While the first two rows of seats can fit five adults without an issue, the third row is a little tricky. It was only suitable for children, but it’s wide and comes with individually adjustable backrests.
Now that we’re done with the usual stuff, let’s get to the interesting part... What does RM170,000-plus get you?
- Keyless entry with engine start/stop button
- Dual zone climate control
- Touchscreen multimedia system - Bluetooth, iPod, USB, Voice Command
- Reverse Camera
- Security & Solar Window Film
- ABS, EBD, BA, HSA
- Traction Control, Electronic Stability Control
- 7 airbags
- Leather seats
- Paddle shifters
- Isofix mounts
Comfort wise, we have absolutely no complains. The seats provided good level of support for all occupants both in the city and on highways. To see if it passes off as an ideal vehicle for the whole family, we got passengers ranging from a 2-year old toddler to a 63 year old senior citizen and embarked on a 300km journey from Kuala Lumpur to Ipoh.
Fortunately, everyone returned with smiley faces, but the lack of rear air cond vents did become an issue.
Yes, the cabin did cool down eventually but for a vehicle with three rows of seats, rear air cond vents are a must. Truth be told, we would’ve been happier if there were rear air cond vents instead of the sunroof.
How does it drive?
Powering the Mitsubishi Outlander is the same 2.4-litre MIVEC engine that is found under the hood of the Lancer Sportback, paired to the brand’s good-old INVECS-III CVT gearbox. Together, the powertrain package churns out a total of 167PS and 222Nm of peak torque.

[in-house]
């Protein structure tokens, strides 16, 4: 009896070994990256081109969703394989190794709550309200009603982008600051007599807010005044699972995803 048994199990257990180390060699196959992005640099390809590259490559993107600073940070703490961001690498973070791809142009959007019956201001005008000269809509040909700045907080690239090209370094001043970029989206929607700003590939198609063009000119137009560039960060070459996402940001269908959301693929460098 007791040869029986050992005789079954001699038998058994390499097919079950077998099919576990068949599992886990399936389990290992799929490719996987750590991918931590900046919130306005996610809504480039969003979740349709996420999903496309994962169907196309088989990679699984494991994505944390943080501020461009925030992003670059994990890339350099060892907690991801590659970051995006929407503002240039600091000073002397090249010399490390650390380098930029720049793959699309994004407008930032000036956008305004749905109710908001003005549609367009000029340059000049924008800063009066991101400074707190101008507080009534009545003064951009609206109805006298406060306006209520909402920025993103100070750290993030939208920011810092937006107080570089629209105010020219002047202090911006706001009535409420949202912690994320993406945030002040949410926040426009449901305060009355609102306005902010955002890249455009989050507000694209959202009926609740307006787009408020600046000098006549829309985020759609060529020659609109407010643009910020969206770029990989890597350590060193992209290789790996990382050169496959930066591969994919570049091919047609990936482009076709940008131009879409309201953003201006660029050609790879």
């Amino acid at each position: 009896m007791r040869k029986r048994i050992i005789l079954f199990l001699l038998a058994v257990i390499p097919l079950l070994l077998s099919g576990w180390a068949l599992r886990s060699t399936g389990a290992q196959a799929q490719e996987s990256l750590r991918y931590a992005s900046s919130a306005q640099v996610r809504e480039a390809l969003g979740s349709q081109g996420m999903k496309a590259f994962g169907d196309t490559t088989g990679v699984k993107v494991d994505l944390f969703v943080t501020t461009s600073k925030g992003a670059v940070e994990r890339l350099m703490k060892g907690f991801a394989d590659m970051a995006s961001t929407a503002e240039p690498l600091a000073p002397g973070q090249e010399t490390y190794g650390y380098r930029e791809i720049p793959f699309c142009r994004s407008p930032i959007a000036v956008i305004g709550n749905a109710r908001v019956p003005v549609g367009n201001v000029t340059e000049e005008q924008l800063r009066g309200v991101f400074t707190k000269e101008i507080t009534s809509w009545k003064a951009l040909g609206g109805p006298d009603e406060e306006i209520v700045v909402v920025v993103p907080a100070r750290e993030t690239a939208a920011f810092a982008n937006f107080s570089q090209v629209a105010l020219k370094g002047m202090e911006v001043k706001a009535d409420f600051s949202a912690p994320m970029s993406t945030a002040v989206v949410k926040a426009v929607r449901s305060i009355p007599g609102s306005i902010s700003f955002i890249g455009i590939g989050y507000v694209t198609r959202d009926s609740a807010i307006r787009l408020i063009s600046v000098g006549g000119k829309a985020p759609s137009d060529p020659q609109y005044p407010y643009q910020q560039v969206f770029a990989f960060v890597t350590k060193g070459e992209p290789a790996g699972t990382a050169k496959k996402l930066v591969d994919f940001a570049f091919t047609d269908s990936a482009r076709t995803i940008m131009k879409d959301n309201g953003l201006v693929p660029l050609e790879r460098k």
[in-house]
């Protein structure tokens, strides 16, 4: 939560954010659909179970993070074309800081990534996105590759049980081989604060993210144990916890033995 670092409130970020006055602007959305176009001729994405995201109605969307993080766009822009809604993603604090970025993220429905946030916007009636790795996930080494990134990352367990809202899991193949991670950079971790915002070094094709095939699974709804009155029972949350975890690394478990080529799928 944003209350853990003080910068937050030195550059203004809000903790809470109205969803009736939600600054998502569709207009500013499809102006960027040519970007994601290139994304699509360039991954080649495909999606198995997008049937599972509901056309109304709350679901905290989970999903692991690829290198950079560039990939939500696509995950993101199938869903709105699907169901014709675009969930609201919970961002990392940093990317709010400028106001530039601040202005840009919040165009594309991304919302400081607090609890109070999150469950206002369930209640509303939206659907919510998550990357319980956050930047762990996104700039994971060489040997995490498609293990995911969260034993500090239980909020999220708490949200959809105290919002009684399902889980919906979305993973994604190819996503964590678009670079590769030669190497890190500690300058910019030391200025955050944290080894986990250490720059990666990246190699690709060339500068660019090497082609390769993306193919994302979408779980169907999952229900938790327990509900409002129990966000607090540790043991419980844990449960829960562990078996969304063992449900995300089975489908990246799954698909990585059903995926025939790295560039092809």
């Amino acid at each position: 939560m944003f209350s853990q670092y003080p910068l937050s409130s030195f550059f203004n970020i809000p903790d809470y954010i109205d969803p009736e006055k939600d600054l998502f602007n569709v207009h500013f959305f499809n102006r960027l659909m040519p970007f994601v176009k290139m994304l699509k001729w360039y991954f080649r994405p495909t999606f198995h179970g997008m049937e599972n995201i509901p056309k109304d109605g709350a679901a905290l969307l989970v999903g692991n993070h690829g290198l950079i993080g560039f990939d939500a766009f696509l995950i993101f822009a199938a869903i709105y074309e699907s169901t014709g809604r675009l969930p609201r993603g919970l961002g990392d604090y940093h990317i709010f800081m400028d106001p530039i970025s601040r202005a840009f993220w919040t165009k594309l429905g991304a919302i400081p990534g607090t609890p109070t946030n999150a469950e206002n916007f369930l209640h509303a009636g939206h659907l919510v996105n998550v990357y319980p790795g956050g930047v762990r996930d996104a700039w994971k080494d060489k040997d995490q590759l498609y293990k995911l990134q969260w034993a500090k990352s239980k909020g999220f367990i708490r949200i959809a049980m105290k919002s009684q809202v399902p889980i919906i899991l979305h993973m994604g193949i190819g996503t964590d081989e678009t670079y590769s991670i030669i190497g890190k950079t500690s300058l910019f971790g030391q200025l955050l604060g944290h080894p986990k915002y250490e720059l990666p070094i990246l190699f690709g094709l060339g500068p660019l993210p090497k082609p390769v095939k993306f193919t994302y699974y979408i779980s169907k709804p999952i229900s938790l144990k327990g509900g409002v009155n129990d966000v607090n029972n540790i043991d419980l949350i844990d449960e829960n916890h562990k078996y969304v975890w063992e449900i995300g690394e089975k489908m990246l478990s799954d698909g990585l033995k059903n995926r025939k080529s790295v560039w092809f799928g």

As mentioned earlier, the Outlander is an SUV that is more of a city-dweller than an off-roader. In town and on highways, the vehicle offered decent level of comfort and refinement that is very car-like. Due to the high centre of gravity, there is still noticeable body-roll but it was not that bad to be honest.
There was adequate power at all times, regardless of whether there was only one occupant or the vehicle was fully loaded. Due to the nature of the transmission, the engine did require us to push it a little a few times but once it got going, the Outlander went pass the speed limit effortlessly on highways.
And then, there was the electronically controlled all-wheel drive system with three operating modes – front-biased on-demand all-wheel drive (4WD Eco), variable intelligent all-wheel drive (4WD Auto), and fixed 50:50 front-rear (4WD Lock). While 4WD Eco is the recommended driving mode, 4WD Auto did all the work by itself, coming in handy over really treacherous terrain. However, be mindful that this hardware is not designed for hard core off-roading. The Pajero Sport is what you should be looking at if you are looking at serious trekking.
Overall, where the Outlander really shined was on the highway, where power was delivered in a very seamless manner. Complemented by the refined cabin and composed ride, it was quite enjoyable to be in.
How economical is it?
While Mitsubishi claims that the Outlander’s fuel consumption can go as low as 7.8 litre/100km, our stint with the SUV over a weekend, which comprised mostly of city driving and a bit of highway cruising saw the vehicle consuming 10 litre/100km, which is pretty decent for a vehicle in its class.
The Outlander is a handsome proposition that is well worth what it asks for. Featuring a well-designed exterior that would remain fresh for the next few years at least, the SUV also impresses in terms of driving dynamics and practicality.
Of course, it doesn’t stick to the road like a Porsche Macan but compared to most of it rivals, the Outlander is among the better driving ones. Besides that, it is also among the most generous Japanese SUVs with a long list of standard equipment.
Overall, it is safe to say that Mitsubishi has somewhat managed to offer the characteristics of many worlds (car-like comfort and power, MPV-like practicality, and an intelligent 4WD system that enables it to even take on the beaten track) in the form of the Outlander.